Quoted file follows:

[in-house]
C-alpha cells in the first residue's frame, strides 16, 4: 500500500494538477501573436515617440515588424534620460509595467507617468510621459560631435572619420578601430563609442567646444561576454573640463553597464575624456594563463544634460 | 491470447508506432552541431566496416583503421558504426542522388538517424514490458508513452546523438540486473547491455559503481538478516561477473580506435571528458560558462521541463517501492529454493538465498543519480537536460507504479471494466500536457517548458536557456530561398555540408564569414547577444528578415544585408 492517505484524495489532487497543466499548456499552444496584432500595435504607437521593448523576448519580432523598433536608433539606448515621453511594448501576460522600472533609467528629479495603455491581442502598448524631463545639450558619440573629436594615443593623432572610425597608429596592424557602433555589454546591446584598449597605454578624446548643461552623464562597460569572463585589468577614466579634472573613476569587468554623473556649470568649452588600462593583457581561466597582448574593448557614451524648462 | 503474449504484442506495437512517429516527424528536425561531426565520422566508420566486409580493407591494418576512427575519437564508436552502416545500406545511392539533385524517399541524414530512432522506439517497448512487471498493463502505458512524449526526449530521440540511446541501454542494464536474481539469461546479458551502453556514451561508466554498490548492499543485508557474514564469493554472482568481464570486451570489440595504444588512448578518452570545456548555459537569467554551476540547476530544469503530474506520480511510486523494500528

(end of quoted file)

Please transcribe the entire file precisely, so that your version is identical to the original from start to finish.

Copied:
[in-house]
C-alpha cells in the first residue's frame, strides 16, 4: 500500500494538477501573436515617440515588424534620460509595467507617468510621459560631435572619420578601430563609442567646444561576454573640463553597464575624456594563463544634460 | 491470447508506432552541431566496416583503421558504426542522388538517424514490458508513452546523438540486473547491455559503481538478516561477473580506435571528458560558462521541463517501492529454493538465498543519480537536460507504479471494466500536457517548458536557456530561398555540408564569414547577444528578415544585408 492517505484524495489532487497543466499548456499552444496584432500595435504607437521593448523576448519580432523598433536608433539606448515621453511594448501576460522600472533609467528629479495603455491581442502598448524631463545639450558619440573629436594615443593623432572610425597608429596592424557602433555589454546591446584598449597605454578624446548643461552623464562597460569572463585589468577614466579634472573613476569587468554623473556649470568649452588600462593583457581561466597582448574593448557614451524648462 | 503474449504484442506495437512517429516527424528536425561531426565520422566508420566486409580493407591494418576512427575519437564508436552502416545500406545511392539533385524517399541524414530512432522506439517497448512487471498493463502505458512524449526526449530521440540511446541501454542494464536474481539469461546479458551502453556514451561508466554498490548492499543485508557474514564469493554472482568481464570486451570489440595504444588512448578518452570545456548555459537569467554551476540547476530544469503530474506520480511510486523494500528